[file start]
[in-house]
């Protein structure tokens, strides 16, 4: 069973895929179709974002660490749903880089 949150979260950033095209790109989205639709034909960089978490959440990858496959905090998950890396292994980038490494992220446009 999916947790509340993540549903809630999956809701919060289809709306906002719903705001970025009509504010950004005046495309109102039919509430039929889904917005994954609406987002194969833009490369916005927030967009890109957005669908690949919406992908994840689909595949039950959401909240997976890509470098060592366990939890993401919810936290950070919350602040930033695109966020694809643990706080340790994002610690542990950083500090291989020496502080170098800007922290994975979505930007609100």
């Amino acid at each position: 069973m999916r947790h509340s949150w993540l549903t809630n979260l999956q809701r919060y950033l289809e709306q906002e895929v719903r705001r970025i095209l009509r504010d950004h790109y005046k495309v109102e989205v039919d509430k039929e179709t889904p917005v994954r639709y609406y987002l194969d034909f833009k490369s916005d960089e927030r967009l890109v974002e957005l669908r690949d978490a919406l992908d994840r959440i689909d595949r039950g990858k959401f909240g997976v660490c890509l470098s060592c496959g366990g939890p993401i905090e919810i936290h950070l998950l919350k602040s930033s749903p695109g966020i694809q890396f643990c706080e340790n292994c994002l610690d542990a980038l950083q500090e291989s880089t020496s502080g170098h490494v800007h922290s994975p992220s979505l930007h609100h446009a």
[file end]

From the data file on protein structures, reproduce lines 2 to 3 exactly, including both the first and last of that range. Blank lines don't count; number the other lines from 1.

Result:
């Protein structure tokens, strides 16, 4: 069973895929179709974002660490749903880089 949150979260950033095209790109989205639709034909960089978490959440990858496959905090998950890396292994980038490494992220446009 999916947790509340993540549903809630999956809701919060289809709306906002719903705001970025009509504010950004005046495309109102039919509430039929889904917005994954609406987002194969833009490369916005927030967009890109957005669908690949919406992908994840689909595949039950959401909240997976890509470098060592366990939890993401919810936290950070919350602040930033695109966020694809643990706080340790994002610690542990950083500090291989020496502080170098800007922290994975979505930007609100």
């Amino acid at each position: 069973m999916r947790h509340s949150w993540l549903t809630n979260l999956q809701r919060y950033l289809e709306q906002e895929v719903r705001r970025i095209l009509r504010d950004h790109y005046k495309v109102e989205v039919d509430k039929e179709t889904p917005v994954r639709y609406y987002l194969d034909f833009k490369s916005d960089e927030r967009l890109v974002e957005l669908r690949d978490a919406l992908d994840r959440i689909d595949r039950g990858k959401f909240g997976v660490c890509l470098s060592c496959g366990g939890p993401i905090e919810i936290h950070l998950l919350k602040s930033s749903p695109g966020i694809q890396f643990c706080e340790n292994c994002l610690d542990a980038l950083q500090e291989s880089t020496s502080g170098h490494v800007h922290s994975p992220s979505l930007h609100h446009a």